From shortly after birth to around one year, the baby starts to make speech sounds. At around two months, the baby will engage in cooing, which mostly consists of vowel sounds. At around four months, cooing turns into babbling which is the repetitive consonant-vowel combinations. Babies understand more than they are able to say.
From 1–2 years, babies can recognize the correct pronunciation of familiar words. Babies will also use phonological strategies to simplify word pronunciation. Some strategies include repeating the first consonant-vowel in a multisyllable word ('TV'--> 'didi') or deleting unstressed syllables in a multisyllable word ('banana'-->'nana'). By 3–5 years, phonological awareness continues to improve as well as pronunciation.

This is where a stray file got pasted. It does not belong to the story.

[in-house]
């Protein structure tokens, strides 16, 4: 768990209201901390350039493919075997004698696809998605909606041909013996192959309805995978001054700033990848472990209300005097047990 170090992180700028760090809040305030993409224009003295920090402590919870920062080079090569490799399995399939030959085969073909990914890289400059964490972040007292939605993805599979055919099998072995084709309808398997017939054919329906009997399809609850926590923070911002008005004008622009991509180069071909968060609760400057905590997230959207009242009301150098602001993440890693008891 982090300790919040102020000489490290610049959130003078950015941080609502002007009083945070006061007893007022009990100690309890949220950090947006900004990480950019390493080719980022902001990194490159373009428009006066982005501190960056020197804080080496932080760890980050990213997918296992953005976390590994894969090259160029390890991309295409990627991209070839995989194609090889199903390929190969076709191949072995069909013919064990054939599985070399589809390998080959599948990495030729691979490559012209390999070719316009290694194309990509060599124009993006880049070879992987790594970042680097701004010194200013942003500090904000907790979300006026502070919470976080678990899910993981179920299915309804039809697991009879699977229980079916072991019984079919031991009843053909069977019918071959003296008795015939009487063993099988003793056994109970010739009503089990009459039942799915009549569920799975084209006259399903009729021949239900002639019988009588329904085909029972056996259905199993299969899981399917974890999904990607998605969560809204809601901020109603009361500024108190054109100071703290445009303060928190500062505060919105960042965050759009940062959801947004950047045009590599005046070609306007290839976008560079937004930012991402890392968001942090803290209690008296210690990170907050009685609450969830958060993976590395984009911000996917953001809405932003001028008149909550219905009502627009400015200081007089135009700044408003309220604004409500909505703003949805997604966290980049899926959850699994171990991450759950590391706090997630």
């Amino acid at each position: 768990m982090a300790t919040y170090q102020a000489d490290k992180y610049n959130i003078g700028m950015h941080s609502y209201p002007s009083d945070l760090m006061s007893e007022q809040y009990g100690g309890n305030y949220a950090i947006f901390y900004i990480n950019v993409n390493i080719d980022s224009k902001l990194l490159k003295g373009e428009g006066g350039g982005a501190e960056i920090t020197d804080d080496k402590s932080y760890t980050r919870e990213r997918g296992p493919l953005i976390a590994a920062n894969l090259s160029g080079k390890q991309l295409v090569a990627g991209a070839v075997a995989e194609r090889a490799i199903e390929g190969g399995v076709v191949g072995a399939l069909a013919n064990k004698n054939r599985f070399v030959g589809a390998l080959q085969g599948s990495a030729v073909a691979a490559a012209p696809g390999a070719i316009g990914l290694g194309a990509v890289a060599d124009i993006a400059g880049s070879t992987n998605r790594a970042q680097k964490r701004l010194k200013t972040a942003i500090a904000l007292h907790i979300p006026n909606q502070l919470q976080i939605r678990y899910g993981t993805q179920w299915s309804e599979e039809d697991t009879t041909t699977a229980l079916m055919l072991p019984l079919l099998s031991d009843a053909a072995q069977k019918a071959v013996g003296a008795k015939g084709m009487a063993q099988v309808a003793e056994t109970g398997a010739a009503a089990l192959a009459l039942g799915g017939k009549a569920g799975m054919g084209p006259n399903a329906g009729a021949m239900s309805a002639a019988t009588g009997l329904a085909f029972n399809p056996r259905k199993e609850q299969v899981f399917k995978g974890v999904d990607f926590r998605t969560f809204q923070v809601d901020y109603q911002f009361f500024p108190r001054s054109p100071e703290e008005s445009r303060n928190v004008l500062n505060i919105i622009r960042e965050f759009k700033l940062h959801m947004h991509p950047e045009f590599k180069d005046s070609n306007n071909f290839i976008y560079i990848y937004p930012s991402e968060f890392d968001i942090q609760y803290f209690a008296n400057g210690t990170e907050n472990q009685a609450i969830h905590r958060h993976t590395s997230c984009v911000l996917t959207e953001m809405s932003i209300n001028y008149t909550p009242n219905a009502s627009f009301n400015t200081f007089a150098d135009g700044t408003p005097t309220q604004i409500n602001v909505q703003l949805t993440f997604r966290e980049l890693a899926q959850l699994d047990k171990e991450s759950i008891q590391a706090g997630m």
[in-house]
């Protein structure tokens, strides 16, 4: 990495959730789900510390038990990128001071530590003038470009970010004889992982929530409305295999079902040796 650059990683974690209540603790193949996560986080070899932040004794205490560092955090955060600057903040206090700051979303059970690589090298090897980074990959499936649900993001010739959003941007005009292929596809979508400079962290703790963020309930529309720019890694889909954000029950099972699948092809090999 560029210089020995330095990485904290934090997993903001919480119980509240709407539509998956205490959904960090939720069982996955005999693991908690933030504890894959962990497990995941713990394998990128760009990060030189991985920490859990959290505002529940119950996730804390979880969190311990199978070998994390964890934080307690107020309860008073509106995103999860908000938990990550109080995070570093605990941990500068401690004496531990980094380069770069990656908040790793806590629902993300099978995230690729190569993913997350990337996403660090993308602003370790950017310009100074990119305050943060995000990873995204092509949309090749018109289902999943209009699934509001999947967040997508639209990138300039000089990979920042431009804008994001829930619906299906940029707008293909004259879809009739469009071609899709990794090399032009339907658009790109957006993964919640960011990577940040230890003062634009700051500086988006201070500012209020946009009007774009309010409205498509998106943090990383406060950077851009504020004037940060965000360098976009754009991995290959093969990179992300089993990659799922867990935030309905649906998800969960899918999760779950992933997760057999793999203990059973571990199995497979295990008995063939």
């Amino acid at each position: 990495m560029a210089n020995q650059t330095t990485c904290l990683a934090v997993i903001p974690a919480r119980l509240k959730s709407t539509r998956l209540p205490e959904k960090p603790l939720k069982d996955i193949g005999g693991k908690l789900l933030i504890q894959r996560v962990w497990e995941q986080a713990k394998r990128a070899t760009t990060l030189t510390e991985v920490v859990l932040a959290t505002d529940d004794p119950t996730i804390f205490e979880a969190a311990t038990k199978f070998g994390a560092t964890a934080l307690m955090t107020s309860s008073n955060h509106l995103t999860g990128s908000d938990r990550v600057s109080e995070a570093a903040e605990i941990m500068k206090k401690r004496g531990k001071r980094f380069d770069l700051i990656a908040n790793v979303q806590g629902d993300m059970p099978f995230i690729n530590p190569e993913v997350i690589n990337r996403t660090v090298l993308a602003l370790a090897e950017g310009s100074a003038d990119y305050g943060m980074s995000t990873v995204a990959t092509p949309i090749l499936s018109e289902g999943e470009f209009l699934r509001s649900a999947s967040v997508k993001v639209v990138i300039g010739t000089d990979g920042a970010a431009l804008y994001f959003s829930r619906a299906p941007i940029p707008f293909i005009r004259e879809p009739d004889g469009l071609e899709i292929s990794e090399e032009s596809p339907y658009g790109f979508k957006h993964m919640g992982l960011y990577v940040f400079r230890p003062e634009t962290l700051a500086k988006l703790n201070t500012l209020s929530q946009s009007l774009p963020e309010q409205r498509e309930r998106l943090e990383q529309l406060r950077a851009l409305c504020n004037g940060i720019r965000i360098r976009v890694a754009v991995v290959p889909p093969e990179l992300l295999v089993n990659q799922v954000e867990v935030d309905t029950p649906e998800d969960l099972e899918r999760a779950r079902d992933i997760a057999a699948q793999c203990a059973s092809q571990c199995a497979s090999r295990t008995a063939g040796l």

By 6–10 years, children can master syllable stress patterns which helps distinguish slight differences between similar words.
Other articles related to "phonological development, development, developments":
... grade, Italian children are nearing full development of segmentation awareness on both syllables and phonemes ...
... Neurological development of higher brain structures coincides with certain developments in infants’ vocalizations ... Further development of the limbic system might be responsible for the onset of laughter around 16 weeks of age ...
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“Other nations have tried to check ... the fulfillment of our manifest destiny to overspread the continent allotted by Providence for the free development of our yearly multiplying millions.”
—John Louis OSullivan (18131895)